Of course, enlightened people don’t read the Bible literally. But we still build fables out of history. One common account of human evolution is the “born great” interpretation: like a Kryptonian among earthlings, there is something qualitatively different about our species. Something super. Whether you call it a soul, consciousness, or just higher reasoning, this view implicitly assumes that the emergence of humans represented the creation of a fundamentally new entity. That explanation was embraced by Descartes and other early leaders of the scientific revolution. It was the belief carried by European conquerors as they colonized the globe, dispelling entire ecosystems without remorse, and frequently lumping non-European humans in with the lower species. It feels pretty good to be Supermen among lesser beings. But remember, it’s just a story. And it’s not the only one.
The industrial revolution, with its Darwinian perspective, promoted the “achieve greatness” version: natural selection is a brutal battle, and through grit and pluck our ancestors outcompeted those less fit and came to dominate the planet. Hegemony is richly deserved. Might makes right. The belief that life is a struggle has been exploited to justify both oppressive laissez-faire capitalism and communist atrocities. It also drove the environmental degradation of the 19th and 20th centuries. If species are either winners or losers, then we’d better pave the wetlands, poison the vermin, and spray the DDT. It turned out those weren’t such great ideas after all. So don’t pat yourself on the back for being the Bruce Wayne of the animal kingdom just yet.
Both of these stories, the Superman version and the Batman version, can be consistent with the objective facts of evolution. But they impose subjective values that can fan our egos. Again, the usefulness of a story depends on how it makes us act. Here in 2017, we still haven’t all figured out how to live ethically and sustainably. Maybe we should reflect upon the origin stories we tell. Maybe our self-image sculpts our decisions. Maybe our franchise needs a reboot.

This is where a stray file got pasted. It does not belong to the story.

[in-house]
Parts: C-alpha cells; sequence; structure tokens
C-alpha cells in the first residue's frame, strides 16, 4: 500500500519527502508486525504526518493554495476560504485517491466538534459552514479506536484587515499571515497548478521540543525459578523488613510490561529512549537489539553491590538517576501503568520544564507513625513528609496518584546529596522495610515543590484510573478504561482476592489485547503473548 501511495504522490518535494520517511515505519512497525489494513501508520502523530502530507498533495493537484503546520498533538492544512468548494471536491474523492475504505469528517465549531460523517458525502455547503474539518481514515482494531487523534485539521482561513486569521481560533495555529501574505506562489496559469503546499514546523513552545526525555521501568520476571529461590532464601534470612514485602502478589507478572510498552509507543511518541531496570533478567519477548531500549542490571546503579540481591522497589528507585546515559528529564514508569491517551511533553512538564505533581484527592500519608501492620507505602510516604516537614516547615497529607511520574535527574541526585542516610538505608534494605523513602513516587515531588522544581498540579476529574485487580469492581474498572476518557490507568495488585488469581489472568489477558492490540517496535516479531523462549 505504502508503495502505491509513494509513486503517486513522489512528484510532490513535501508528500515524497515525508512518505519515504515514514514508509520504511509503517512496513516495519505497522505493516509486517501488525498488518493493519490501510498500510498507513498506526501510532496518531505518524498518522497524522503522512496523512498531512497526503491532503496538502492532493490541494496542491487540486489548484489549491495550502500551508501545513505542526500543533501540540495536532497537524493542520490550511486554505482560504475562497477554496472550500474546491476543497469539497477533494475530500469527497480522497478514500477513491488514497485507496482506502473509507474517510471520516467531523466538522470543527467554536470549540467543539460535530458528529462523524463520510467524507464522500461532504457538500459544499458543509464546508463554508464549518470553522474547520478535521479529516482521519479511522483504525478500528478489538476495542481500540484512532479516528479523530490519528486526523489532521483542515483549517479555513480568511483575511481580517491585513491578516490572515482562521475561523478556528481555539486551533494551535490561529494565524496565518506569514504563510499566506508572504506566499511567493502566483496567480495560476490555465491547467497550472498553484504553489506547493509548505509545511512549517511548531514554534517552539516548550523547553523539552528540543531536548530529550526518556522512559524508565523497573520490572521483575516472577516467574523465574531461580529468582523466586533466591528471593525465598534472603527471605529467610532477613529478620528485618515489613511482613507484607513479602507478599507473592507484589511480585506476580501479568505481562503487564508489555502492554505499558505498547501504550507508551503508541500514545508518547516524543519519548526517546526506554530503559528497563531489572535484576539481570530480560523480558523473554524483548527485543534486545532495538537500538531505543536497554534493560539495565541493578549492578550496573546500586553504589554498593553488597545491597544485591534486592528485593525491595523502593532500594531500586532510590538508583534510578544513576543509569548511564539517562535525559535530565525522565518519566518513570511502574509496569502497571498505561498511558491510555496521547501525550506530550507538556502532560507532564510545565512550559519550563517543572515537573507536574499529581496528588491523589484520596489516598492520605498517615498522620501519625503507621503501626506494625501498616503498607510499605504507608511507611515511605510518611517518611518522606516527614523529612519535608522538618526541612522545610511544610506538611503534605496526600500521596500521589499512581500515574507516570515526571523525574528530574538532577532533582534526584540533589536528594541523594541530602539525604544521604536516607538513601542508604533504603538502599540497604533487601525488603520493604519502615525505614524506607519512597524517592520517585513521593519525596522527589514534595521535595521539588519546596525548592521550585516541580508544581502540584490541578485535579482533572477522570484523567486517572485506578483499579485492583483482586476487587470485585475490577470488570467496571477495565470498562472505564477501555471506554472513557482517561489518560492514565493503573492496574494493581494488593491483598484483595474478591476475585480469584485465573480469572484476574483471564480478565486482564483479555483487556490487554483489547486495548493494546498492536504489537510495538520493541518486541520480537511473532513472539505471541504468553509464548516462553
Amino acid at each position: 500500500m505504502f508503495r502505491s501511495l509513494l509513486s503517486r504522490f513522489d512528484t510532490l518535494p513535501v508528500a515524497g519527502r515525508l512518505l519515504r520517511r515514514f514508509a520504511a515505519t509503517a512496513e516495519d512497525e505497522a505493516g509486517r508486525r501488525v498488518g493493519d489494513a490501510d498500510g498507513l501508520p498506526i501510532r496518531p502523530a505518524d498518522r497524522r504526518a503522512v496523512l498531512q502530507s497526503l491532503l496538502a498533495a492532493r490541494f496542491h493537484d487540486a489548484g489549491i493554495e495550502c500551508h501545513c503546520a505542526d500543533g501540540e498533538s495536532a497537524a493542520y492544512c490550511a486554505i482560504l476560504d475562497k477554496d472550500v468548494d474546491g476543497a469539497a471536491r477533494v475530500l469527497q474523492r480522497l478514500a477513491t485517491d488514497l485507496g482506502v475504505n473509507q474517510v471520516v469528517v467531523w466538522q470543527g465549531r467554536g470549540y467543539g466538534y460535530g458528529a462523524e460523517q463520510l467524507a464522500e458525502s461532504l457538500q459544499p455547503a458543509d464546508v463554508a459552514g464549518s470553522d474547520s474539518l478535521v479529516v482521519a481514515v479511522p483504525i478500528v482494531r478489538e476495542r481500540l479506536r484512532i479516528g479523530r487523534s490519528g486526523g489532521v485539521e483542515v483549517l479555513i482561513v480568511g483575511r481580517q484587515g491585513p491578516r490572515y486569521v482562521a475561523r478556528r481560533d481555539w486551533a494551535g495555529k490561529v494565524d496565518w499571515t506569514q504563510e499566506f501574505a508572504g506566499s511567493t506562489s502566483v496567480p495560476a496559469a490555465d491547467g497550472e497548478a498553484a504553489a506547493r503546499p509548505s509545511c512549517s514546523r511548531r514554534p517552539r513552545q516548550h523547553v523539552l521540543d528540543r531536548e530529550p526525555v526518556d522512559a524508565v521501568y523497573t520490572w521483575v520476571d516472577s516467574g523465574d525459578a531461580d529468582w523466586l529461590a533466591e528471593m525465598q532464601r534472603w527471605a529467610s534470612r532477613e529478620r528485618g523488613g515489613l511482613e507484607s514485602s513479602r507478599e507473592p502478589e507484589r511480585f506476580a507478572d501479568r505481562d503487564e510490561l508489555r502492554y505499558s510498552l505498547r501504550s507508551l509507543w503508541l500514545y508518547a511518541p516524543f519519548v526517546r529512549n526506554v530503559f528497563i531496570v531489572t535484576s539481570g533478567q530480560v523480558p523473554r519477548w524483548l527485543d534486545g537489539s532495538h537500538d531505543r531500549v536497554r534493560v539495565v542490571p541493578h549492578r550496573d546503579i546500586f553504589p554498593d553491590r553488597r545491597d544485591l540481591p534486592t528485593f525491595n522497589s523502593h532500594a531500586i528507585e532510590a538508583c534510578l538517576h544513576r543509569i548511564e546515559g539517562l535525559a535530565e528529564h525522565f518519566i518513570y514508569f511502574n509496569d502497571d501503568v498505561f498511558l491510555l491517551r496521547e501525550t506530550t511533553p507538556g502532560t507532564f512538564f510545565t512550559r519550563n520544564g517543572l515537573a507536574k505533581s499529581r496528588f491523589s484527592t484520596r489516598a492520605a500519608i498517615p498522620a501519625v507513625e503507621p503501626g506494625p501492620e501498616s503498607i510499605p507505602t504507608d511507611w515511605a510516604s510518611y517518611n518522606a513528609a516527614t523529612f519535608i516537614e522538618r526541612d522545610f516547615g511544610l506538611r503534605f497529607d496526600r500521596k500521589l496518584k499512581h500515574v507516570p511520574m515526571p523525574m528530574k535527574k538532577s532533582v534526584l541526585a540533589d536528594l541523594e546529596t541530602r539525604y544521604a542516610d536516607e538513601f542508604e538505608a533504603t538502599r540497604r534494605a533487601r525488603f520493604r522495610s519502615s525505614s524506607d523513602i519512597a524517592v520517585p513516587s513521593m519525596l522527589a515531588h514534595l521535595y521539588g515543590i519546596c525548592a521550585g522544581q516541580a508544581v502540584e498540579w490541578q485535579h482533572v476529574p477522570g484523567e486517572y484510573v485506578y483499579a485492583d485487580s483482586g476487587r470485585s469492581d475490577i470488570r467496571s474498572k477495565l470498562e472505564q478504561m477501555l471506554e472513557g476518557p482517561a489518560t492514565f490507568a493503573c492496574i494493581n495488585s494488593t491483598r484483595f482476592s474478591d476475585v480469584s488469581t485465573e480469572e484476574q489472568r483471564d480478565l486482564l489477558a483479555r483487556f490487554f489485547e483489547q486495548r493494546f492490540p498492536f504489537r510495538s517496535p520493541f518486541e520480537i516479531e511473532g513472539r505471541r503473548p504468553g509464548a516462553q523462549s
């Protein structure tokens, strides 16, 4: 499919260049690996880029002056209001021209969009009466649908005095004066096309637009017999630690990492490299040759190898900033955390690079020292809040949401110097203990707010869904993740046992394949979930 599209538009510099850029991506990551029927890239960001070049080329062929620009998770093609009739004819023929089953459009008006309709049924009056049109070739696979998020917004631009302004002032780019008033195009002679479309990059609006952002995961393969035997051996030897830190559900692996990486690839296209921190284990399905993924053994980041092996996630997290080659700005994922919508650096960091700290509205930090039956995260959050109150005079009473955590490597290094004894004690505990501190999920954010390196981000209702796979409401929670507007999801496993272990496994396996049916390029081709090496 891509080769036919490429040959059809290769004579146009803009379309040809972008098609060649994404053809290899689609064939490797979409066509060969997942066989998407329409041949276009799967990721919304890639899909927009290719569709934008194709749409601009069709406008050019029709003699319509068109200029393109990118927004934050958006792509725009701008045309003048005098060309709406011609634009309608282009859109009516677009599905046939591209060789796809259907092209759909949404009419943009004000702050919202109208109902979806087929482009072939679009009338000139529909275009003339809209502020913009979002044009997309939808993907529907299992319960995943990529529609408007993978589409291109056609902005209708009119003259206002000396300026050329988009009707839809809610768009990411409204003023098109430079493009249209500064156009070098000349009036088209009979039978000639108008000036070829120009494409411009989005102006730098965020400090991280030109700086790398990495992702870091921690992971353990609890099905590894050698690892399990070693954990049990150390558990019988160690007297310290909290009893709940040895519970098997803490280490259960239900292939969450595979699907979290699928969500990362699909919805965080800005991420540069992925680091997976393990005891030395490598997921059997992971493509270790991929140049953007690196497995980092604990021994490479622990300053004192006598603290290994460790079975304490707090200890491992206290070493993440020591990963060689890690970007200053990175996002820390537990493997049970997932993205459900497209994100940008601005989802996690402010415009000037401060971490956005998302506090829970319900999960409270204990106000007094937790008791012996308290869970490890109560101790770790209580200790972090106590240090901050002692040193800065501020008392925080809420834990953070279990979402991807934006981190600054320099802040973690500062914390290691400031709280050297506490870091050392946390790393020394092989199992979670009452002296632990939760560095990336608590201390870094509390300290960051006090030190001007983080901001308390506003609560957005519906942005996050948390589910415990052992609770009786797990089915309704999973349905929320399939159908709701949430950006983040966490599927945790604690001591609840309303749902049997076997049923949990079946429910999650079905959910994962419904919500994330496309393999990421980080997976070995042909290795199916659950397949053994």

First of all, are we good guys or bad guys? I say we’re good. We’ve spent far too much time rending our garments over the supposed brokenness of humankind. That story doesn’t help us do what we need to do. But we can’t call ourselves infallible, either. Hubris has been even worse for us than shame. We have to be heroes, but humble ones.
As I see it, we had greatness thrust upon us. The Spider-Man interpretation. Yes, we have abilities other species don’t have. But our ancestors were just a species like any other. By luck alone, not fortitude or divinity, they happened down an evolutionary path that led to us. It’s simply not true that natural selection was exceptionally efficient in our lineage. Quite the opposite, in fact: natural selection is most efficient in species with very large populations like insects or bacteria. Our own history was more haphazard. We can only reach for the stars today because of random accidents in our past. Let’s not forget where we came from.
So show a little humility before you pluck that flower or squash that bug. There, but for the grace of evolution, go all of us. We owe it to the rest of the biosphere to be careful stewards. Dust off your hero costume. As Spider-Man knows, with great power comes great responsibility.